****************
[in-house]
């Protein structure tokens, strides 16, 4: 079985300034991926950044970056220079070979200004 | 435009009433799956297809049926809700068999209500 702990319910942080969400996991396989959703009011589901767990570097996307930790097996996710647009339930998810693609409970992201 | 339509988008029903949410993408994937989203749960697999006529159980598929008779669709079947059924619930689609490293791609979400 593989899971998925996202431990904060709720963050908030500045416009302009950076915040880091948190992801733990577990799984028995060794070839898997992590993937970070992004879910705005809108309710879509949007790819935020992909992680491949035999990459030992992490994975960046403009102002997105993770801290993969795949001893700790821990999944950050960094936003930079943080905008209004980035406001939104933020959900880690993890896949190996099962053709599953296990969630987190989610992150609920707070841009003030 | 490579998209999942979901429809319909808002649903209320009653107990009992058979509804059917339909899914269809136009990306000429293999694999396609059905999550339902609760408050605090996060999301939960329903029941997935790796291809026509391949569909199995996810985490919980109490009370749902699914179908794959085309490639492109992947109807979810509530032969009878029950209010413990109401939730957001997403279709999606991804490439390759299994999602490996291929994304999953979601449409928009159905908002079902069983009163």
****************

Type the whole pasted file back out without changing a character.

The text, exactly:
[in-house]
């Protein structure tokens, strides 16, 4: 079985300034991926950044970056220079070979200004 | 435009009433799956297809049926809700068999209500 702990319910942080969400996991396989959703009011589901767990570097996307930790097996996710647009339930998810693609409970992201 | 339509988008029903949410993408994937989203749960697999006529159980598929008779669709079947059924619930689609490293791609979400 593989899971998925996202431990904060709720963050908030500045416009302009950076915040880091948190992801733990577990799984028995060794070839898997992590993937970070992004879910705005809108309710879509949007790819935020992909992680491949035999990459030992992490994975960046403009102002997105993770801290993969795949001893700790821990999944950050960094936003930079943080905008209004980035406001939104933020959900880690993890896949190996099962053709599953296990969630987190989610992150609920707070841009003030 | 490579998209999942979901429809319909808002649903209320009653107990009992058979509804059917339909899914269809136009990306000429293999694999396609059905999550339902609760408050605090996060999301939960329903029941997935790796291809026509391949569909199995996810985490919980109490009370749902699914179908794959085309490639492109992947109807979810509530032969009878029950209010413990109401939730957001997403279709999606991804490439390759299994999602490996291929994304999953979601449409928009159905908002079902069983009163």